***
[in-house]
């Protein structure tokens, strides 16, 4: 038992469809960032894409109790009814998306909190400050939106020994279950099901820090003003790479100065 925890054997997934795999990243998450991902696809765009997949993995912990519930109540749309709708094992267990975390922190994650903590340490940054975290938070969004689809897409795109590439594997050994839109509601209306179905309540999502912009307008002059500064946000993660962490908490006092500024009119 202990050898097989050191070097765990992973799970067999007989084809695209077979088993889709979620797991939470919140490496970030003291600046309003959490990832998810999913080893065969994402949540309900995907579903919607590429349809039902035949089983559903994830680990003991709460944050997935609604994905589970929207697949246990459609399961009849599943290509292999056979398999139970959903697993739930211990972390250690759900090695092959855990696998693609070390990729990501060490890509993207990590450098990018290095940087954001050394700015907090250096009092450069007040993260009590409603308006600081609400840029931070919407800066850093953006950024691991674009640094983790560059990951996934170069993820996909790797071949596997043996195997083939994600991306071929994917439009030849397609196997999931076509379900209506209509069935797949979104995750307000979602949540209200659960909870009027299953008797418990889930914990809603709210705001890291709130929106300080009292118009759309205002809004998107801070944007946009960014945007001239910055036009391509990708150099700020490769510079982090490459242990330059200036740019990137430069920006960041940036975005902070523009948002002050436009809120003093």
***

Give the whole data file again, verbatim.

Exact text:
[in-house]
């Protein structure tokens, strides 16, 4: 038992469809960032894409109790009814998306909190400050939106020994279950099901820090003003790479100065 925890054997997934795999990243998450991902696809765009997949993995912990519930109540749309709708094992267990975390922190994650903590340490940054975290938070969004689809897409795109590439594997050994839109509601209306179905309540999502912009307008002059500064946000993660962490908490006092500024009119 202990050898097989050191070097765990992973799970067999007989084809695209077979088993889709979620797991939470919140490496970030003291600046309003959490990832998810999913080893065969994402949540309900995907579903919607590429349809039902035949089983559903994830680990003991709460944050997935609604994905589970929207697949246990459609399961009849599943290509292999056979398999139970959903697993739930211990972390250690759900090695092959855990696998693609070390990729990501060490890509993207990590450098990018290095940087954001050394700015907090250096009092450069007040993260009590409603308006600081609400840029931070919407800066850093953006950024691991674009640094983790560059990951996934170069993820996909790797071949596997043996195997083939994600991306071929994917439009030849397609196997999931076509379900209506209509069935797949979104995750307000979602949540209200659960909870009027299953008797418990889930914990809603709210705001890291709130929106300080009292118009759309205002809004998107801070944007946009960014945007001239910055036009391509990708150099700020490769510079982090490459242990330059200036740019990137430069920006960041940036975005902070523009948002002050436009809120003093």